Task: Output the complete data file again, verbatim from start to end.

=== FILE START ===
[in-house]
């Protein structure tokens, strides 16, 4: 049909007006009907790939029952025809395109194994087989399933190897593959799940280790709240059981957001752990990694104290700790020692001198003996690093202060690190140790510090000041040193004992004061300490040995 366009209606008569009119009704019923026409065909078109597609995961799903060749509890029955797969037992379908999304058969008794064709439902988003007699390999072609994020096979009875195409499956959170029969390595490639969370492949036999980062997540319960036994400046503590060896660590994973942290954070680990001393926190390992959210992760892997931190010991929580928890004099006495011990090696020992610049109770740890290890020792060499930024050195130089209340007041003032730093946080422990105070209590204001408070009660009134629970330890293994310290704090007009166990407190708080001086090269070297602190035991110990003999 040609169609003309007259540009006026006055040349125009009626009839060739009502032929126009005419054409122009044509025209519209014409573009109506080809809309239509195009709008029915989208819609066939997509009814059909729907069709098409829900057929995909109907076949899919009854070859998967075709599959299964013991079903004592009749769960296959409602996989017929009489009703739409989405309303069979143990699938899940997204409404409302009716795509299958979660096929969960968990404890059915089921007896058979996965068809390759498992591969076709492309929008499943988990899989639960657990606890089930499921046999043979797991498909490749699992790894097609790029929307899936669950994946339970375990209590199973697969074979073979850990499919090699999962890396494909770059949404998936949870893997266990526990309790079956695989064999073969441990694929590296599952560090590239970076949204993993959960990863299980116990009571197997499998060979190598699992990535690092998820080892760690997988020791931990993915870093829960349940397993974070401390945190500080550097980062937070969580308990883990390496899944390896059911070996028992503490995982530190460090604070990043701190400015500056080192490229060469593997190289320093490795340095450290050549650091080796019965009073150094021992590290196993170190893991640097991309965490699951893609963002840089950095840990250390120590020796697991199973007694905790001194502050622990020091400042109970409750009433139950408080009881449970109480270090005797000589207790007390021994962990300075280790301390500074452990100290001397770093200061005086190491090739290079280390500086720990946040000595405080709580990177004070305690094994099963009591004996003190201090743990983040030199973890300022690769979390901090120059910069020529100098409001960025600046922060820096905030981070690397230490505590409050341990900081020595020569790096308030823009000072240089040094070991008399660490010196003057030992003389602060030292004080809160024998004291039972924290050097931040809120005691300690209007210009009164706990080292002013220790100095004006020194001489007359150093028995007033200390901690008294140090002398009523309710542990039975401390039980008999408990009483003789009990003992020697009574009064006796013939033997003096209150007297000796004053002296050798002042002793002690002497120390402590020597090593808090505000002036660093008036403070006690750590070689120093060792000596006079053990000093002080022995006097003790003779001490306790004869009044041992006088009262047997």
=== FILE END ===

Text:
[in-house]
């Protein structure tokens, strides 16, 4: 049909007006009907790939029952025809395109194994087989399933190897593959799940280790709240059981957001752990990694104290700790020692001198003996690093202060690190140790510090000041040193004992004061300490040995 366009209606008569009119009704019923026409065909078109597609995961799903060749509890029955797969037992379908999304058969008794064709439902988003007699390999072609994020096979009875195409499956959170029969390595490639969370492949036999980062997540319960036994400046503590060896660590994973942290954070680990001393926190390992959210992760892997931190010991929580928890004099006495011990090696020992610049109770740890290890020792060499930024050195130089209340007041003032730093946080422990105070209590204001408070009660009134629970330890293994310290704090007009166990407190708080001086090269070297602190035991110990003999 040609169609003309007259540009006026006055040349125009009626009839060739009502032929126009005419054409122009044509025209519209014409573009109506080809809309239509195009709008029915989208819609066939997509009814059909729907069709098409829900057929995909109907076949899919009854070859998967075709599959299964013991079903004592009749769960296959409602996989017929009489009703739409989405309303069979143990699938899940997204409404409302009716795509299958979660096929969960968990404890059915089921007896058979996965068809390759498992591969076709492309929008499943988990899989639960657990606890089930499921046999043979797991498909490749699992790894097609790029929307899936669950994946339970375990209590199973697969074979073979850990499919090699999962890396494909770059949404998936949870893997266990526990309790079956695989064999073969441990694929590296599952560090590239970076949204993993959960990863299980116990009571197997499998060979190598699992990535690092998820080892760690997988020791931990993915870093829960349940397993974070401390945190500080550097980062937070969580308990883990390496899944390896059911070996028992503490995982530190460090604070990043701190400015500056080192490229060469593997190289320093490795340095450290050549650091080796019965009073150094021992590290196993170190893991640097991309965490699951893609963002840089950095840990250390120590020796697991199973007694905790001194502050622990020091400042109970409750009433139950408080009881449970109480270090005797000589207790007390021994962990300075280790301390500074452990100290001397770093200061005086190491090739290079280390500086720990946040000595405080709580990177004070305690094994099963009591004996003190201090743990983040030199973890300022690769979390901090120059910069020529100098409001960025600046922060820096905030981070690397230490505590409050341990900081020595020569790096308030823009000072240089040094070991008399660490010196003057030992003389602060030292004080809160024998004291039972924290050097931040809120005691300690209007210009009164706990080292002013220790100095004006020194001489007359150093028995007033200390901690008294140090002398009523309710542990039975401390039980008999408990009483003789009990003992020697009574009064006796013939033997003096209150007297000796004053002296050798002042002793002690002497120390402590020597090593808090505000002036660093008036403070006690750590070689120093060792000596006079053990000093002080022995006097003790003779001490306790004869009044041992006088009262047997």